You’ve seen it clumped in your child’s hair and drying out in gooey globs on your countertop. It’s slime. You may have even made it with your child, then cursed your fun-loving nature after finding it caked in the carpet. But what is this mysterious substance known as slime really made of and is it safe for your kids?
There are seemingly endless varieties, colors, textures of slime, not to mention recipes. It’s generally regarded as a harmless pastime for kids — that’s why it’s one of the most common art projects in preschools. But there are some facts you may want to know.
What You Should Know About Common Slime Ingredients
The stickiness of slime can certainly catch germs and who-knows-what-else off of hands, floors, concrete and anything with which it comes into contact. That may not be the slick substance’s dirtiest secret.
Borax, a product used to disinfect laundry and reduce odors in clothing, is one of the most common ingredients in traditional slime recipes. The National Institutes of Health (NIH) has noted borax can have adverse health effects with regular exposure, including skin rash, vomiting, nausea, respiratory problems and eye irritation.
When used for cleaning purposes, borax is generally considered safe as long as used as directed. Borax is most dangerous when it is consumed orally or inhaled. It can also be harmful if skin is exposed to large amounts over a long period of time.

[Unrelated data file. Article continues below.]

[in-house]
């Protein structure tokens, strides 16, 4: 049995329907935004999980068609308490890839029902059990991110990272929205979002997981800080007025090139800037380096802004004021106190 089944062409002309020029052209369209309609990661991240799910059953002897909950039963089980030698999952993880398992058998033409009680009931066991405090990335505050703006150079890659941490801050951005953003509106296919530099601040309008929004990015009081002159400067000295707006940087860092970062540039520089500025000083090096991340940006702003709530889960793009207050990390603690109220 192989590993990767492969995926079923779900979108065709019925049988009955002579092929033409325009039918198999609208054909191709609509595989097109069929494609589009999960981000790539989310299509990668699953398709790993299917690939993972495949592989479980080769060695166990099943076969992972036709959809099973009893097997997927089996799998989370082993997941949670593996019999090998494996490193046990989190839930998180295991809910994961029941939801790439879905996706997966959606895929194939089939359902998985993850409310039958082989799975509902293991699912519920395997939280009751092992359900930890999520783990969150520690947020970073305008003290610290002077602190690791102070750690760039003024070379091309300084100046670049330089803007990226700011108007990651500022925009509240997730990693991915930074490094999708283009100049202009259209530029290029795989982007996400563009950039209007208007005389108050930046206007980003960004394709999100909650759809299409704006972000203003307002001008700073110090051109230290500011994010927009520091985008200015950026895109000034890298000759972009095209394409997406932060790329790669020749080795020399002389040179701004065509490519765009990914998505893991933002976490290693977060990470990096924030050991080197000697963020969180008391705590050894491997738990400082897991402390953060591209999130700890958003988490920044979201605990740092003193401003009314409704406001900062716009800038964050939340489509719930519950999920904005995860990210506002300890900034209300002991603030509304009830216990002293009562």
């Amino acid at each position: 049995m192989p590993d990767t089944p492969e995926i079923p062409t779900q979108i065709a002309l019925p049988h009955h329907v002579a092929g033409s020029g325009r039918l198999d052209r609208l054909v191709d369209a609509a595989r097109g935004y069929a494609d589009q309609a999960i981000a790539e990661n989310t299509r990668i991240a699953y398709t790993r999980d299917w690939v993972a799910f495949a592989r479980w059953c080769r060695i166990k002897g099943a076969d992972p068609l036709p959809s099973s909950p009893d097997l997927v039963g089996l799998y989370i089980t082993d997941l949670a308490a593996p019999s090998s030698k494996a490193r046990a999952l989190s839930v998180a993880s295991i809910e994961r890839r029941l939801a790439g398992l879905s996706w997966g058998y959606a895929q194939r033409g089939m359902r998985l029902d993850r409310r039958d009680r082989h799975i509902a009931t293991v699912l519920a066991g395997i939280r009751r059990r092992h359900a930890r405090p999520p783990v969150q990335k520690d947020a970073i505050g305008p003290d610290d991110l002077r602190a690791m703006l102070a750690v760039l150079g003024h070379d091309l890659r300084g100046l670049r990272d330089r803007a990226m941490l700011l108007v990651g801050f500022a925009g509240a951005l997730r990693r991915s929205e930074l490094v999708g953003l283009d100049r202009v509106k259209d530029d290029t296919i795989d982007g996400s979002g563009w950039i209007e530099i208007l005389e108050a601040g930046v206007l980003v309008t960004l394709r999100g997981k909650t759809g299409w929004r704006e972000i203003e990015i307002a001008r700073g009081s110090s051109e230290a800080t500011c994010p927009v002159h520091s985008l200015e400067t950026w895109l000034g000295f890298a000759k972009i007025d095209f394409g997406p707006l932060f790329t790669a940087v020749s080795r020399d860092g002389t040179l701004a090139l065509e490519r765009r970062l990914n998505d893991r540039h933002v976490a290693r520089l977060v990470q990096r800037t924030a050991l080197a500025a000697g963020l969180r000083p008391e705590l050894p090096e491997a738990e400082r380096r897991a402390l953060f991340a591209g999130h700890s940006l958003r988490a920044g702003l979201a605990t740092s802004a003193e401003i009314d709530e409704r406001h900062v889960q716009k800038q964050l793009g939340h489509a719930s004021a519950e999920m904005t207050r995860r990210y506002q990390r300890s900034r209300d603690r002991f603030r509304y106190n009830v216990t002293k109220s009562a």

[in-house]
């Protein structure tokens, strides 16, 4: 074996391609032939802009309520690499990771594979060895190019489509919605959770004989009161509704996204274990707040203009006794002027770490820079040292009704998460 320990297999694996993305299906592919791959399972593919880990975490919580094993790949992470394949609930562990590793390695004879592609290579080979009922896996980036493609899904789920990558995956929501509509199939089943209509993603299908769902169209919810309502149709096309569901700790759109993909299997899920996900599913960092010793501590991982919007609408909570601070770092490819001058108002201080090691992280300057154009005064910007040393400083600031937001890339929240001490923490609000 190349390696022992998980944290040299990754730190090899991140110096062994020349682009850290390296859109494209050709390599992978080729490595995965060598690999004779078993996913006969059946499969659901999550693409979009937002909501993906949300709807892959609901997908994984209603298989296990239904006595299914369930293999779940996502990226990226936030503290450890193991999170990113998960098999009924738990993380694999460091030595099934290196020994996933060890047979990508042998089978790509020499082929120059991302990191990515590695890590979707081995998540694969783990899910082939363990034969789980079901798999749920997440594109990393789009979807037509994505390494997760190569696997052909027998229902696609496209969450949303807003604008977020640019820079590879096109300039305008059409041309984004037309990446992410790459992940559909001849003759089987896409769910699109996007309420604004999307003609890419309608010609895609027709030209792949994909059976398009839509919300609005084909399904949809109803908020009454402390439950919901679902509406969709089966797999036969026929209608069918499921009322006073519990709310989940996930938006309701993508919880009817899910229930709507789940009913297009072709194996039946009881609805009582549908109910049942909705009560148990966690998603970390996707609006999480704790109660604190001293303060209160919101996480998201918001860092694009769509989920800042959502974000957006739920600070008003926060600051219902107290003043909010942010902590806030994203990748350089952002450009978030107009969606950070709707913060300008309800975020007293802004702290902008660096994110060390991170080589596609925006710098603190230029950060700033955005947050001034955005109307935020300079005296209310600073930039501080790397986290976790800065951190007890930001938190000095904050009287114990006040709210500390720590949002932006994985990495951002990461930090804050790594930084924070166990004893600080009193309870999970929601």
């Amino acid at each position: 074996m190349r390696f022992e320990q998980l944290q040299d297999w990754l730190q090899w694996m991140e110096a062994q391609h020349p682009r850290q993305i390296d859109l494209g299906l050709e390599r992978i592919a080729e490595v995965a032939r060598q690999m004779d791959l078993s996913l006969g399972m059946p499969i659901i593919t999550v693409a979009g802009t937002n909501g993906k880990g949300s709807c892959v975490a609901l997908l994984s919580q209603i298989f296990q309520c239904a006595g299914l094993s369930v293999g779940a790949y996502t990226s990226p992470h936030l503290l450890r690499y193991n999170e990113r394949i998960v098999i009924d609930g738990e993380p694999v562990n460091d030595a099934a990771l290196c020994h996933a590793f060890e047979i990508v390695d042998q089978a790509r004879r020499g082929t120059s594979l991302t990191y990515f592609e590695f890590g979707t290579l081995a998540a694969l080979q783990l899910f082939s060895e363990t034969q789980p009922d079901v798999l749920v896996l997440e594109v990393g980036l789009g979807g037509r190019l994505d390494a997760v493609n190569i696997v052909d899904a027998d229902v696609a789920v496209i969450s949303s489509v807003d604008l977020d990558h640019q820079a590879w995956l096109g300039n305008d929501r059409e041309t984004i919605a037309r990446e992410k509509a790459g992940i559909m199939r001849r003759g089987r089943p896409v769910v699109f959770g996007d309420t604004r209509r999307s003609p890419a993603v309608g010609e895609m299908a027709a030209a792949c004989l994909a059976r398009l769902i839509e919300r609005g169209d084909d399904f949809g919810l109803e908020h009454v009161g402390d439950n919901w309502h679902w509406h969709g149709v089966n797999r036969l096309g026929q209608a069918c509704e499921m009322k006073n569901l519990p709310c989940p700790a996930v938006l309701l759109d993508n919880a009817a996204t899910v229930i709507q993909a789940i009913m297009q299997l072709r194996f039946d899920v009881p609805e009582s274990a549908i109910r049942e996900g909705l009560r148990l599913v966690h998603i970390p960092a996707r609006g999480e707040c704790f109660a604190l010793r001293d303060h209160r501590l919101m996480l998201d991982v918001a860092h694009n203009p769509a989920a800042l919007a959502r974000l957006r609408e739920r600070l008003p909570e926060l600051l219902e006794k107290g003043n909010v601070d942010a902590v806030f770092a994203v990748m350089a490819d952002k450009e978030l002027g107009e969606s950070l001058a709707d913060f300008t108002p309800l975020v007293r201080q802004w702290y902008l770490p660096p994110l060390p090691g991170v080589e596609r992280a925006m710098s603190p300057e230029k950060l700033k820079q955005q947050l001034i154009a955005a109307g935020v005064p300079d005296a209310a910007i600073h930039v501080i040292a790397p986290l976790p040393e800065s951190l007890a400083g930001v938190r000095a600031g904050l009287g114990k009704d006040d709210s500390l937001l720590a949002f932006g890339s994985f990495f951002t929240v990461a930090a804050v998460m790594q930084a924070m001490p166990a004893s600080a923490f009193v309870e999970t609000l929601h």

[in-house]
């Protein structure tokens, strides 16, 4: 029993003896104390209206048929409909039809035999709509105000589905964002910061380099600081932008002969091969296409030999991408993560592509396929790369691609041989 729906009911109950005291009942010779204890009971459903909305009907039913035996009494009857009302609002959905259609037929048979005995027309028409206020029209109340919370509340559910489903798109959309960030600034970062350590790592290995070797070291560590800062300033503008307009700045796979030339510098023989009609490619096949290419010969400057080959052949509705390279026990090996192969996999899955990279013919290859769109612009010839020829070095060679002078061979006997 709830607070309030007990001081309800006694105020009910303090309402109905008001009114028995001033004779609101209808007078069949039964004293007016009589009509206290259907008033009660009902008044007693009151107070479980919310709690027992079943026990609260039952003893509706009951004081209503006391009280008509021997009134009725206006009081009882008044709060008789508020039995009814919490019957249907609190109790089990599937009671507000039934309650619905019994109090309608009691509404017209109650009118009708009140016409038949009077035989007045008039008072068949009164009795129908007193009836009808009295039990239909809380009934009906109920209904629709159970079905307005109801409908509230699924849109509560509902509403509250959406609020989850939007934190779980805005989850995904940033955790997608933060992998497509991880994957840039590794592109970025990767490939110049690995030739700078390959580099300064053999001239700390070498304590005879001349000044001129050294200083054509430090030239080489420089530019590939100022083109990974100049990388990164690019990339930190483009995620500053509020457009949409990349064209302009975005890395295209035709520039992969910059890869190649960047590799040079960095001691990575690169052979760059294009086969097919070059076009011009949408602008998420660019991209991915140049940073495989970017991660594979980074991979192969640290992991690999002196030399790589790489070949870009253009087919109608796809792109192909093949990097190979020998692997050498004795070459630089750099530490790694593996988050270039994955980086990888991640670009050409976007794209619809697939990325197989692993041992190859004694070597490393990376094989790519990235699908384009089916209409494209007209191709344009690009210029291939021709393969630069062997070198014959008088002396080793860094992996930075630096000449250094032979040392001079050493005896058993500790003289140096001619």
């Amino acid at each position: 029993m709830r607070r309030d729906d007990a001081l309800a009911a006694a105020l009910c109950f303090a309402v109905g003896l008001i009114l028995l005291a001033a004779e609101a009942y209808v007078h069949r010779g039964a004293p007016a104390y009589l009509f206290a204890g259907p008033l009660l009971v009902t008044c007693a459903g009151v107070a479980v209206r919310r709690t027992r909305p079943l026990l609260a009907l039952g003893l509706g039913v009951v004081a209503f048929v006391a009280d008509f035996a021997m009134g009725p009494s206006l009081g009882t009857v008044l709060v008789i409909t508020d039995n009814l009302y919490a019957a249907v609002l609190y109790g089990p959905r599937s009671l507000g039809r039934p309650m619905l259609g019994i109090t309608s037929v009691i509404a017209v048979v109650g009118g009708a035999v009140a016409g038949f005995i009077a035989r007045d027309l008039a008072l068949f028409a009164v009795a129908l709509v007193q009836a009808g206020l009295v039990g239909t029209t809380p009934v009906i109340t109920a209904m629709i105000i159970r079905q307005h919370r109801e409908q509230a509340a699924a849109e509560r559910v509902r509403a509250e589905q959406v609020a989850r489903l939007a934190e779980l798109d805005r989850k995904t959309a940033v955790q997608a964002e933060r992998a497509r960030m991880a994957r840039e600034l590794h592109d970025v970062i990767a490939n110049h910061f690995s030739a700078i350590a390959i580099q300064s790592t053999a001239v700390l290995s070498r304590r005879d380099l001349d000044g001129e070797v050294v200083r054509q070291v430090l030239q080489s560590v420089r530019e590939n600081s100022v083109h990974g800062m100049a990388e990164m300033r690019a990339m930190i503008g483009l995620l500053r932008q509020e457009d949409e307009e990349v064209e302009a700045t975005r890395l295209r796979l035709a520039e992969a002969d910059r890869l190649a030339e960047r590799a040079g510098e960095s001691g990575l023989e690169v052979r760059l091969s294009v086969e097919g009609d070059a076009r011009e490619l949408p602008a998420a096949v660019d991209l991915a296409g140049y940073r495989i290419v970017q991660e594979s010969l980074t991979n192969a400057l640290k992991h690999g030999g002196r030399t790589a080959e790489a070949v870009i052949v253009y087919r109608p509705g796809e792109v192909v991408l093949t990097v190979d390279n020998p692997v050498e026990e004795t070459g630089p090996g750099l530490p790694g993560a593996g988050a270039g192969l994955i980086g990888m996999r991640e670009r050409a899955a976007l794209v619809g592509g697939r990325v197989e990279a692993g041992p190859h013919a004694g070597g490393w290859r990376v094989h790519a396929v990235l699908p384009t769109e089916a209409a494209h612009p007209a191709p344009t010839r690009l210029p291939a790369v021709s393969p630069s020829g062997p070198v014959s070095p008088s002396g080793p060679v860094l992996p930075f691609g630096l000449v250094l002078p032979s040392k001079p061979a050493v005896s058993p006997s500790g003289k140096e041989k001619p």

Assuming you and your kids aren’t inhaling or eating borax, you should be fine. Just use your common sense and make sure your kids know that slime is for playing — not consuming.
If borax gets into eyes, rinse them out thoroughly and call your physician. If your child accidentally eats borax or borax-containing slime, you should immediately call the American Association of Poison Control at (800) 222-1222.
Borax might be the most common ingredient used in slime, but there are plenty of DIY putty recipes that are borax-free. Some even omit glue in favor of completely natural ingredients like cornstarch, psyllium powder, chia or flaxseeds. Searching for safe slime recipes with your child can be fun. You can even try edible recipes made with Kool-Aid, Nutella, or sweetened condensed milk.
As with any art project, supervise kids and make sure they handle ingredients safely. You may want to instruct them to wear gloves and to avoid touching their eyes or mouths after handling the material. It probably goes without saying, but if your child starts to develop red, peeling skin or other symptoms after handling the goo, remove it from their grip and contact your physician.
With safety concerns in place, concocting slime is a fun and educational experience the entire family can enjoy. Hooked on playing with the stuff? Look for a slime museum experience coming somewhere near your hometown soon.